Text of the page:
It’s fun to venture into the Valle de Guadalupe by way of the free road through the old pueblo of La Misión and enjoy the backcountry hillsides and open grassland. Mid spring is a very exciting time in the wine country. The vines have awakened from their winter dormant stage and the clean rows of trimmed greenery spread out in all direction. Everything is well signed and once into the valley the large blue signs point out clearly each winery. As you make your right turn onto the dirt road to Lomita, a steep hill looms ahead and looks like you drive off into the sky. It can be a bit rocky in places, but not to worry, once up and over the top you can see the three-story structure looking like a rustic mission with grand arches. Following the dirt road, note the 'Do Not Spray' signs, signifying this is an organic farm producing Lomita’s wines. Note the building is set back inside the hill with production on the bottom with the winetasting area on the upper level.
Just before entering, a stunning mural covers one wall. Soulful eyes look out from swirling sea colors. Entering the tasting area, the inner décor is very modern with fine artwork, unique lighting, wood and glass. The invitation is instantly felt and the stories are about to unfold with each wine to be tasted. Take a moment to appreciate the art of Jorge Tellaeche, a young artist from Mexico, whose work has been hung in many fine galleries around the world. A dog’s portrait hangs near the front door, giving the visitor an insight into Fernando Perez-Castro, the owner of the winery, as he so loved his “Goyo” who passed away too young. Fernando and his family also own the Finca La Corrodilla winery, both are organic farm projects.
Lomita is what is called a “free flow winery” as is Finca de Corrodilla. This means that there are no machines used in moving the grapes and the juice along to fermentation and on into the barrels. The building is of the highest technology development in this manner of making wine moved by gravity. The building itself is constructed around this principle. A tour is offered after you have completed your tasting and it is well worth the walk into the depths to see the production room with walls covered in Jorge’s murals and then down into the production room and cava. The cava itself has a modern gallery feeling created with the ceiling and its mood lighting.
The package of four young wines gives visitors a very nice introduction of two whites and two reds. They all have fun and flirtation names. The 2017 Discreto Encanto Blanco loosely translated Discreet Charm is a lovely way to start any summer gathering. It is crystal clear Chenin Blanc and Sauvignon Blanc blend with nice citrus and a note of apricot. 2016 Cursi, Kinda Corny, is a 100% Grenache from stainless to bottle. This unique process makes the most of the grape from 30 to 40-year-old vines. It is done with what is called a “bleeding process” which allows the skin to stay in contact with the juice from 5 to 10 hours, giving it a sweet note, but quickly opens full in the mouth and a hint of red fruit acidity. It has a surprise light smoky finish reminiscent of aged red wines. Cursi is playfully pretentious. 2016 Discreto Encanto Tinto follows with a blend of Tempranillo, Barbera and Syrah. It offers a surprise for it has such good balance with mature red fruit, you might believe it was held in the barrel. Tinto de la Hacienda 2014 educates how the oak barrel influences the wine. This is a rich blend of Cabernet, Merlot and Syrah with 10 months in second use French Oak. It is spicy and a bit edgy from the oak with notes of vanilla and caramel.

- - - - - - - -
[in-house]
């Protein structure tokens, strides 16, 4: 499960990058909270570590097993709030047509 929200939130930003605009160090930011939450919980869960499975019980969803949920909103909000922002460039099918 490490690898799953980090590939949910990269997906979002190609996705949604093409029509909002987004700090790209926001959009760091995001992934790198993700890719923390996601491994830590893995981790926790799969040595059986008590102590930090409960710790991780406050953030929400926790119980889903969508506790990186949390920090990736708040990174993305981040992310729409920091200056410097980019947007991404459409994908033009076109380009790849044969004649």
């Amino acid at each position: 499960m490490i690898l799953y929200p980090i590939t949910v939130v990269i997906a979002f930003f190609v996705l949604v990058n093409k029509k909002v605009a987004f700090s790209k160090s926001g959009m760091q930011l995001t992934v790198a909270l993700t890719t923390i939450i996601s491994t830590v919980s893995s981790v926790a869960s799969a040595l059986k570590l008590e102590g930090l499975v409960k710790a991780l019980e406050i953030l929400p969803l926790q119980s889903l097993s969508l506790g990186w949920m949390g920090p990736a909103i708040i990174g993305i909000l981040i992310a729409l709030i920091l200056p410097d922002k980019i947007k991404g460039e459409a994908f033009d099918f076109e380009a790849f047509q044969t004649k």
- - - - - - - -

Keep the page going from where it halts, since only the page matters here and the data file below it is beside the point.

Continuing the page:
The two Premium wines of Lomita shine with the wonderful family stories recorded on the labels by Jorge Tellaeche. As the story goes Fernando wanted to make a big, over the top statement about his newest winery venture. He wanted to break open a taboo and so he developed Pagano, the Pagan, and he put it into a square bottle. The 2015 Pagano is 100% Grenache with an alcohol content of 15.8. This is rarely seen in Mexican wines as the government taxes heavily, an alcohol content over the limited 14. 5 that is seen on most labels. However, the alcohol is in perfect balance and Pagano is so smooth and complex one would not think it could be just the Grenache grape. It is intense in the mouth and offers the spice and chocolate notes red wine drinkers love. In his book, Guía catadores del vino mexicano 2018, Rodolfo Gerschman of Buenos Aires gave it “The best Grenache in Mexico”. Now, Fernando’s mother, a faithful Catholic woman was a bit upset about the label and asked why he did not have a wine to honor the sacred and so, Sacro 2015 was created. We are very glad he did, for this blend of Cabernet and Merlot with a year in French Oak and a year in the bottle is so good. You want to dive into its invitation and stay awhile enjoying the spice with a hint of chocolate mint in the finish. Sacro is also in the square bottle and when you place the two side by side, the labels join the pagan with the sacred in a painting metaphor for a family tree with a strong trunk and roots continuing out into graceful open branches.
After the tasting and discovering the Lomita wine, walk across the road into the vineyard, where the Traslomito Restaurant is nestled in the vines with open patio dining. Ask for your favorite wine to be paired with the Baja Cuisine. It will be a memorable experience, guaranteed by the five-star raves on Trip Advisor and Yelp for the unique menu, presentation and service. Reservations suggested.